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Jenny Hallam Activist Defy Threat of Criminal Charges

Jenny Hallam activist defy threat of criminal charges over CBD Oil. In a year people should be celebrating medical cannabis legalisation, activists defy the threat of criminal charges. Earlier in 2017 police raided the home of oil producer Jenny Hallam in South Australia. Shutting down her medical oil production that supplied patients across the country. In Adelaide, South Australia, Mark Raynor is defiant. He vows to continue doing what he does although he could face criminal charges if caught.

Jenny Hallam CBD Oil

Mr Raynor says he does not supply medical cannabis. He shows people how to make cannabis oil for themselves rather than making money out of supplying it. He distils the oil from a mix of alcohol and cannabis into a thick black paste. It is not illegal to supply people with information.



A member of the HEMP (Help End Marijuana Prohibition) Party, Mr Raynor has helped more than 2000 sick people over the last 10 years. He said by speaking out he risks making himself a target.

Why does he do what he does? He defies the law because he someone who likes to help others. He takes the oil himself to treat chronic back pain so he understands its benefits.

Arrested for attempting to help people

Since her arrest, Jenny Hallam is speaking out, standing up for people’s rights. She faces threats of criminal charges for supplying free medical cannabis to patients. She said it is not right to treat people as criminals for trying to help people, at a recent Parliament House rally. Jenny Hallam is angry the police took people’s medicine and cut off their current supply.

Ms Hallam believes she was not breaking any laws. She made cannabis oil using donated marijuana and give it to patients for free. Her case is still facing possible criminal charges.

Ms Hallam blames the federal government for forcing them to go underground to continue helping people. She is pushing for an amnesty for children who need medical cannabis straight away. But, Federal Health Minister Greg Hunt dodged the question saying he had to meet with the children suffering with cystic fibrosis. He did point out the federal government had removed all legal barriers to medical cannabis. It was now up to each state government to make its own legislation.

Ms Hallam said the states were taking too long for the patients who need access now.

Legislation has confused the cannabis issue

Australia’s cannabis regulatory environment is confusing for everyone. The Federal government legalised the cultivation and manufacture of medical cannabis. But, using it is still illegal. Medical cannabis is only legally available through trials and special access schemes. And, the laws, rules and regulations vary from state-to-state.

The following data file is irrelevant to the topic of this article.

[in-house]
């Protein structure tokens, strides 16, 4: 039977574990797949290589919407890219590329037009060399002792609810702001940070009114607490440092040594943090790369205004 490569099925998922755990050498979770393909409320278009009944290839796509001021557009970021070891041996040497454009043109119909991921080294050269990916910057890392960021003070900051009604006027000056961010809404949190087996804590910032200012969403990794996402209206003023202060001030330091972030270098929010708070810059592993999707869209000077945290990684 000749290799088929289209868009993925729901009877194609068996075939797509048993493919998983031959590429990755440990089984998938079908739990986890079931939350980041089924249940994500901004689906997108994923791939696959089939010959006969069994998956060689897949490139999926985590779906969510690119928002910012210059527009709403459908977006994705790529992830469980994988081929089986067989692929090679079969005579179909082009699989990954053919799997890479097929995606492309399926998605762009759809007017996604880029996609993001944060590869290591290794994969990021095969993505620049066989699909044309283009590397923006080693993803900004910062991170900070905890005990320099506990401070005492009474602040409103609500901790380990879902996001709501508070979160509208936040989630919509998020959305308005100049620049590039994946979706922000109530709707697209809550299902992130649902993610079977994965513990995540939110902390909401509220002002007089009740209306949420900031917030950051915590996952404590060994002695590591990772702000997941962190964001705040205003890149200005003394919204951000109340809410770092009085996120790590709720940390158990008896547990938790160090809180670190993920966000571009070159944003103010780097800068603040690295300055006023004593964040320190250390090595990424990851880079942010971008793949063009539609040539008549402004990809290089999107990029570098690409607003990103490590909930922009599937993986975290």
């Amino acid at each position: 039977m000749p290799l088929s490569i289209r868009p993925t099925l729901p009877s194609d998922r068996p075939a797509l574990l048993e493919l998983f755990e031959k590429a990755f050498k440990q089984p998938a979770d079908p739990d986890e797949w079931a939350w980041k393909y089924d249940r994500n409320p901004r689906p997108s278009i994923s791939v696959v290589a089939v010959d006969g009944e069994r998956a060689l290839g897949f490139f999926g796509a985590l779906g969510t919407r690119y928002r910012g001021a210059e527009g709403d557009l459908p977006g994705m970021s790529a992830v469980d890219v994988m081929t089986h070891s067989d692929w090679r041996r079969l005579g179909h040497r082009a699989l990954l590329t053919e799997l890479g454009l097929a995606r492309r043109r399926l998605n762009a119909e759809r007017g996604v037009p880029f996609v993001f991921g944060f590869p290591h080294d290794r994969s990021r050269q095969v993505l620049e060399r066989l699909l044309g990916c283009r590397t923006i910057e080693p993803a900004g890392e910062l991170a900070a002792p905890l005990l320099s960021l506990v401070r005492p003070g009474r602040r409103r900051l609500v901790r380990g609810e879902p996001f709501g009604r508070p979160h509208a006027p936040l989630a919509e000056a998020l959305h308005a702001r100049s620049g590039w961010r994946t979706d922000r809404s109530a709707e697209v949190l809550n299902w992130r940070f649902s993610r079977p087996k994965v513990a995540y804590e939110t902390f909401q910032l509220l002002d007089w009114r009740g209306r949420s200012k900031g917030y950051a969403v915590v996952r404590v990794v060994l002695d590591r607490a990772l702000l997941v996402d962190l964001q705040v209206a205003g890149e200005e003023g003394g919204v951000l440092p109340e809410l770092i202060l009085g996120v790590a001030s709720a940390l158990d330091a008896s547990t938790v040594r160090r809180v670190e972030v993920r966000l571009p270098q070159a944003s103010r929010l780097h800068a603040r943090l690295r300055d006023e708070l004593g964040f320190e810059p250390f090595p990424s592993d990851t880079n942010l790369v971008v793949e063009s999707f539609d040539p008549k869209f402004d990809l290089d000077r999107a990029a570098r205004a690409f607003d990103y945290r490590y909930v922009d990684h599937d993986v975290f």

South Australian Industry Minister Kyam Maher wants to turn the backyard operations into legitimate businesses. But it is next to impossible for those business to get approvals to trade. He is calling on the federal government to make the process easier for oil producers and patients. While regulation is necessary the whole process needs speeding up. He said the issue was that even if these businesses started trading, there were few doctors prescribing the medication.

Mr Maher warns that the black market is not the answer even though there are the delays accessing legal medical cannabis. He said there is now a way for medical cannabis to become available in Australia. The process is very new and needs sorting out. He reminded people it was against the law to manufacture and supply it yourself.

Government approval a tough road

There is currently no dispensary system to supply patients with medical cannabis in Australia. And, getting government approval to produce medical cannabis products is a tough road.

GD Pharma CEO Antony Condina said all they needed was government approval to go ahead. The company applied for a licence to make medical cannabis oil last year. He is stuck between a rock and a hard place.

As part of the licence application, they have to prove how many patients they will supply. With reports doctors are not prescribing medical cannabis, he has concerns this is not possible. He pointed out this was not something they needed to do for other medical products the company manufactures.

These challenges are pushing ill people to desperation. So, they seek access to cannabis from Australia’s underground networks. Mr Raynor says the more people who know about cannabis as a treatment, rapidly increases the people who want access. But the government seems to make it harder as demand increases.

Australia is behind many other parts of the world in this issue. Aussie politicians have the power to make cannabis easy for patients to access, but legalisation has made it harder.


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